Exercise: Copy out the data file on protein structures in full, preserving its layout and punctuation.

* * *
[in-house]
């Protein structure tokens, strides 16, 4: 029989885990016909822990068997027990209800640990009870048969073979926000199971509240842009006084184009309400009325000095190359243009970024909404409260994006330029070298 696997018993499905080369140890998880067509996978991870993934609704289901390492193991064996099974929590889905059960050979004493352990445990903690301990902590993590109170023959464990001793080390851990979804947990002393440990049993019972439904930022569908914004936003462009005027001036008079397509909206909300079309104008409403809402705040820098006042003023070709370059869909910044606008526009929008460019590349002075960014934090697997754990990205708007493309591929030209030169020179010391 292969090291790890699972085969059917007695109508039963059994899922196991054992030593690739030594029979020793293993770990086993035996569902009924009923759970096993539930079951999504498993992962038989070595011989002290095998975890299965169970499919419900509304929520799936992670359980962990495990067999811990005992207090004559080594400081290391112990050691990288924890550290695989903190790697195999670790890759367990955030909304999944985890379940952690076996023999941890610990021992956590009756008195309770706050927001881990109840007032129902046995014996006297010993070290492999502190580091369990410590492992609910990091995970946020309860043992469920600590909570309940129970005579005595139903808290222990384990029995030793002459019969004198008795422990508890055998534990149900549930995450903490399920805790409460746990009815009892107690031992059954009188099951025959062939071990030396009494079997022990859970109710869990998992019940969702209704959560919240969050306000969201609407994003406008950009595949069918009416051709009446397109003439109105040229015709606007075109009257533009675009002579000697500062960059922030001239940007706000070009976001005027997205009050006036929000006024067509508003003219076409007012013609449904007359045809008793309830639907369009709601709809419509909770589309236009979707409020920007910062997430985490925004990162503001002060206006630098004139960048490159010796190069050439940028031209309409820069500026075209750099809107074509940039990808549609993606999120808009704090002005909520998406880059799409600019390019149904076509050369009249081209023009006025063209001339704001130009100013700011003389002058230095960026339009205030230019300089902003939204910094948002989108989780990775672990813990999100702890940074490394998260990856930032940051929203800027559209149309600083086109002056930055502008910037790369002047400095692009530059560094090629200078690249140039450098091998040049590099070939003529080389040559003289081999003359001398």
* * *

[in-house]
């Protein structure tokens, strides 16, 4: 029989885990016909822990068997027990209800640990009870048969073979926000199971509240842009006084184009309400009325000095190359243009970024909404409260994006330029070298 696997018993499905080369140890998880067509996978991870993934609704289901390492193991064996099974929590889905059960050979004493352990445990903690301990902590993590109170023959464990001793080390851990979804947990002393440990049993019972439904930022569908914004936003462009005027001036008079397509909206909300079309104008409403809402705040820098006042003023070709370059869909910044606008526009929008460019590349002075960014934090697997754990990205708007493309591929030209030169020179010391 292969090291790890699972085969059917007695109508039963059994899922196991054992030593690739030594029979020793293993770990086993035996569902009924009923759970096993539930079951999504498993992962038989070595011989002290095998975890299965169970499919419900509304929520799936992670359980962990495990067999811990005992207090004559080594400081290391112990050691990288924890550290695989903190790697195999670790890759367990955030909304999944985890379940952690076996023999941890610990021992956590009756008195309770706050927001881990109840007032129902046995014996006297010993070290492999502190580091369990410590492992609910990091995970946020309860043992469920600590909570309940129970005579005595139903808290222990384990029995030793002459019969004198008795422990508890055998534990149900549930995450903490399920805790409460746990009815009892107690031992059954009188099951025959062939071990030396009494079997022990859970109710869990998992019940969702209704959560919240969050306000969201609407994003406008950009595949069918009416051709009446397109003439109105040229015709606007075109009257533009675009002579000697500062960059922030001239940007706000070009976001005027997205009050006036929000006024067509508003003219076409007012013609449904007359045809008793309830639907369009709601709809419509909770589309236009979707409020920007910062997430985490925004990162503001002060206006630098004139960048490159010796190069050439940028031209309409820069500026075209750099809107074509940039990808549609993606999120808009704090002005909520998406880059799409600019390019149904076509050369009249081209023009006025063209001339704001130009100013700011003389002058230095960026339009205030230019300089902003939204910094948002989108989780990775672990813990999100702890940074490394998260990856930032940051929203800027559209149309600083086109002056930055502008910037790369002047400095692009530059560094090629200078690249140039450098091998040049590099070939003529080389040559003289081999003359001398």